Servicing the Debt

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di Finanza Operativa 11 Luglio 2018 | 13:40

A cura di Walter Snyder
The US Debt Clock notes that the current expense of servicing the federal government debt of US$ 21.2 trillion is $303 billion. This means that the Treasury has been paying interest of “only” about 1.4% on the debt. The amount of money that the Treasury will be paying out in interest on the debt is going to increase markedly very soon. It could easily double.
One reason for this is that the Fed has raised the base interest rate to 1.75% to 2.00% recently and is slated to raise rates even more in the near future so that one can expect that the base rate will be up at 2.5% by the end of 2018 with two more hikes highly probable in 2019 so that 3.0% will be the going rate by the end of June 2019.
If an inversion of the yield curve results, which is likely, then history suggests that a recession will follow soon afterwards. Given that the Fed is also intent on reducing its balance sheet with the consequence that tighter credit will be the result, it is reasonable to ask how this is going to affect the amount of interest that the Treasury will have to be paying on the debt.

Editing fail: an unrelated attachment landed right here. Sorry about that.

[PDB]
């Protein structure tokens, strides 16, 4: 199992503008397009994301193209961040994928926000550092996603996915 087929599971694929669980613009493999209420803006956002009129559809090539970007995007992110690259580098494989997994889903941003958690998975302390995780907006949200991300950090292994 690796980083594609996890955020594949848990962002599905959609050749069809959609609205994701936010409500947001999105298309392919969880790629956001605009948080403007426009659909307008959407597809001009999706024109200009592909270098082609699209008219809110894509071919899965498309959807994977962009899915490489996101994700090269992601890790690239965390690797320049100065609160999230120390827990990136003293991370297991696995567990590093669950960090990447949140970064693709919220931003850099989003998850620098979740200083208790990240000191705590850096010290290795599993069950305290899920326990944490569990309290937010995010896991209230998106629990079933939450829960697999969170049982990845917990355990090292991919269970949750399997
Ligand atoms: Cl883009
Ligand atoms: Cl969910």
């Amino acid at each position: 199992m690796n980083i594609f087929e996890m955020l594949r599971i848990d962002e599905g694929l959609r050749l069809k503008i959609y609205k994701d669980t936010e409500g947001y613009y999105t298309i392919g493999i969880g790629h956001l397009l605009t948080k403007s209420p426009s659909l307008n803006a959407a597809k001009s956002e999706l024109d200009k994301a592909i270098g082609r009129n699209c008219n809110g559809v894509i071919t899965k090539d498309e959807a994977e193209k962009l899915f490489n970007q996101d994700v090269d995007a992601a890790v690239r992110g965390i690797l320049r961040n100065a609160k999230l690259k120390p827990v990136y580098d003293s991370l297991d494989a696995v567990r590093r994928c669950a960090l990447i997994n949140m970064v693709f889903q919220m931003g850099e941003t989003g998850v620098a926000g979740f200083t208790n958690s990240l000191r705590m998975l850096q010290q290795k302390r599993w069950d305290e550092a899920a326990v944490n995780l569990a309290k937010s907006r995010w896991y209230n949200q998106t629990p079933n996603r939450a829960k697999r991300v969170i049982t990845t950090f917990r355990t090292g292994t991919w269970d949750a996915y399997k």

The current annual federal deficit is hovering at $781B, and the CBO sees higher deficits in the future and consequently a heavier debt load that will have to be financed. Reckoning that the present recovery is now the second longest one in history and that the Fed in its infinite wisdom is intent on doing its best to bring on a recession, it can only be expected that deficits will accordingly increase due to diminished tax income for the government.
In this context the Trump trade war could be seen as an attempt to bring about inflation with the purpose of reducing the real weight of the debt before a catastrophic situation comes about. Tariffs on imports will have an immediate effect on the prices of goods in the consumer markets, and that will probably set off a wage-price spiral that will be to the advantage of the Treasury. This policy depends on workers getting higher wages to offset the price inflation brought about by the trade war. Otherwise the pain inflicted on workers will be severe.
There is much at stake here. The Sino-Russian war on the US dollar is also in play as the renminbi has recently gone down against the greenback. Forex traders who are long the US dollar may enjoy the ride until inflation takes its toll while the bear bond market roars full-steam ahead.

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